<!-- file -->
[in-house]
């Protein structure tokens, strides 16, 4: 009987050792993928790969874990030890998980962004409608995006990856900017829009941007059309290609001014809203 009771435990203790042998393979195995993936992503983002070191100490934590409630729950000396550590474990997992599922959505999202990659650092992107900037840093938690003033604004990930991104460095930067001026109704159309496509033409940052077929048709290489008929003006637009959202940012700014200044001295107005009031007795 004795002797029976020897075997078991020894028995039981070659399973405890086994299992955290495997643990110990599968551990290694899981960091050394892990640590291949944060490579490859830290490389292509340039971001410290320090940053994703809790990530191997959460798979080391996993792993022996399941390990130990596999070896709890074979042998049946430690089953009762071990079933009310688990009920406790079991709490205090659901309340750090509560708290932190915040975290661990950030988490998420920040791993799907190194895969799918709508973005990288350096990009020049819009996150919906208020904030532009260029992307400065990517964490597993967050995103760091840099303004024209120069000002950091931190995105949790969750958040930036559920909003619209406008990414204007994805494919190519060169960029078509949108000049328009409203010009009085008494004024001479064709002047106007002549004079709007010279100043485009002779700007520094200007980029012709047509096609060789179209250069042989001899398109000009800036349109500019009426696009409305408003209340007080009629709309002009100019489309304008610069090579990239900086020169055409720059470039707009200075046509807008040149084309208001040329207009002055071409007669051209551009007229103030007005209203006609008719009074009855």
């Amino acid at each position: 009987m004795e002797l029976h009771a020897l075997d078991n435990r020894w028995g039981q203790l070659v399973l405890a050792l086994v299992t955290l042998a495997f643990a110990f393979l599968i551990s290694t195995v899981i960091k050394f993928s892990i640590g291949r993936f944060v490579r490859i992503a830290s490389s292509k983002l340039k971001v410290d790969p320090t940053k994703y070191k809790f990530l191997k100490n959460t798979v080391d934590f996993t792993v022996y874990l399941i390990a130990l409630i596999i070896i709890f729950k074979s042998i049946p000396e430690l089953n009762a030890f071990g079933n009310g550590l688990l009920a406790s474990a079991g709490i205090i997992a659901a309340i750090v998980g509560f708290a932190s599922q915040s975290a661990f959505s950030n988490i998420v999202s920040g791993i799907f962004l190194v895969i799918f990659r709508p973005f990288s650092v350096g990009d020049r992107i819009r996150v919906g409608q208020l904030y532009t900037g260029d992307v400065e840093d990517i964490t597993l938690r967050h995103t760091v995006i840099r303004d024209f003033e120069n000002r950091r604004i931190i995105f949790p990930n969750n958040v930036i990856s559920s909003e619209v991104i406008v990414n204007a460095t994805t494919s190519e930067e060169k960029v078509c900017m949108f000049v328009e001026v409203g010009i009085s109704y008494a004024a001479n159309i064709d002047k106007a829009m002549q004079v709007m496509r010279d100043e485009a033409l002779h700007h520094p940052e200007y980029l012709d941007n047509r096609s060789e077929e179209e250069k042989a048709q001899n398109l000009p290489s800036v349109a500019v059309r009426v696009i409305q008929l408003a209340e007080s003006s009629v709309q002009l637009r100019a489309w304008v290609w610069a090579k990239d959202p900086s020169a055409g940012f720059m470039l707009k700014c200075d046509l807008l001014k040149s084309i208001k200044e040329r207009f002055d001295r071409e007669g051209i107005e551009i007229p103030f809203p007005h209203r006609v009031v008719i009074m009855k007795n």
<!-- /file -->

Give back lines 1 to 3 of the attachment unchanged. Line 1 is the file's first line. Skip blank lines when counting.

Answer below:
[in-house]
């Protein structure tokens, strides 16, 4: 009987050792993928790969874990030890998980962004409608995006990856900017829009941007059309290609001014809203 009771435990203790042998393979195995993936992503983002070191100490934590409630729950000396550590474990997992599922959505999202990659650092992107900037840093938690003033604004990930991104460095930067001026109704159309496509033409940052077929048709290489008929003006637009959202940012700014200044001295107005009031007795 004795002797029976020897075997078991020894028995039981070659399973405890086994299992955290495997643990110990599968551990290694899981960091050394892990640590291949944060490579490859830290490389292509340039971001410290320090940053994703809790990530191997959460798979080391996993792993022996399941390990130990596999070896709890074979042998049946430690089953009762071990079933009310688990009920406790079991709490205090659901309340750090509560708290932190915040975290661990950030988490998420920040791993799907190194895969799918709508973005990288350096990009020049819009996150919906208020904030532009260029992307400065990517964490597993967050995103760091840099303004024209120069000002950091931190995105949790969750958040930036559920909003619209406008990414204007994805494919190519060169960029078509949108000049328009409203010009009085008494004024001479064709002047106007002549004079709007010279100043485009002779700007520094200007980029012709047509096609060789179209250069042989001899398109000009800036349109500019009426696009409305408003209340007080009629709309002009100019489309304008610069090579990239900086020169055409720059470039707009200075046509807008040149084309208001040329207009002055071409007669051209551009007229103030007005209203006609008719009074009855």
């Amino acid at each position: 009987m004795e002797l029976h009771a020897l075997d078991n435990r020894w028995g039981q203790l070659v399973l405890a050792l086994v299992t955290l042998a495997f643990a110990f393979l599968i551990s290694t195995v899981i960091k050394f993928s892990i640590g291949r993936f944060v490579r490859i992503a830290s490389s292509k983002l340039k971001v410290d790969p320090t940053k994703y070191k809790f990530l191997k100490n959460t798979v080391d934590f996993t792993v022996y874990l399941i390990a130990l409630i596999i070896i709890f729950k074979s042998i049946p000396e430690l089953n009762a030890f071990g079933n009310g550590l688990l009920a406790s474990a079991g709490i205090i997992a659901a309340i750090v998980g509560f708290a932190s599922q915040s975290a661990f959505s950030n988490i998420v999202s920040g791993i799907f962004l190194v895969i799918f990659r709508p973005f990288s650092v350096g990009d020049r992107i819009r996150v919906g409608q208020l904030y532009t900037g260029d992307v400065e840093d990517i964490t597993l938690r967050h995103t760091v995006i840099r303004d024209f003033e120069n000002r950091r604004i931190i995105f949790p990930n969750n958040v930036i990856s559920s909003e619209v991104i406008v990414n204007a460095t994805t494919s190519e930067e060169k960029v078509c900017m949108f000049v328009e001026v409203g010009i009085s109704y008494a004024a001479n159309i064709d002047k106007a829009m002549q004079v709007m496509r010279d100043e485009a033409l002779h700007h520094p940052e200007y980029l012709d941007n047509r096609s060789e077929e179209e250069k042989a048709q001899n398109l000009p290489s800036v349109a500019v059309r009426v696009i409305q008929l408003a209340e007080s003006s009629v709309q002009l637009r100019a489309w304008v290609w610069a090579k990239d959202p900086s020169a055409g940012f720059m470039l707009k700014c200075d046509l807008l001014k040149s084309i208001k200044e040329r207009f002055d001295r071409e007669g051209i107005e551009i007229p103030f809203p007005h209203r006609v009031v008719i009074m009855k007795n």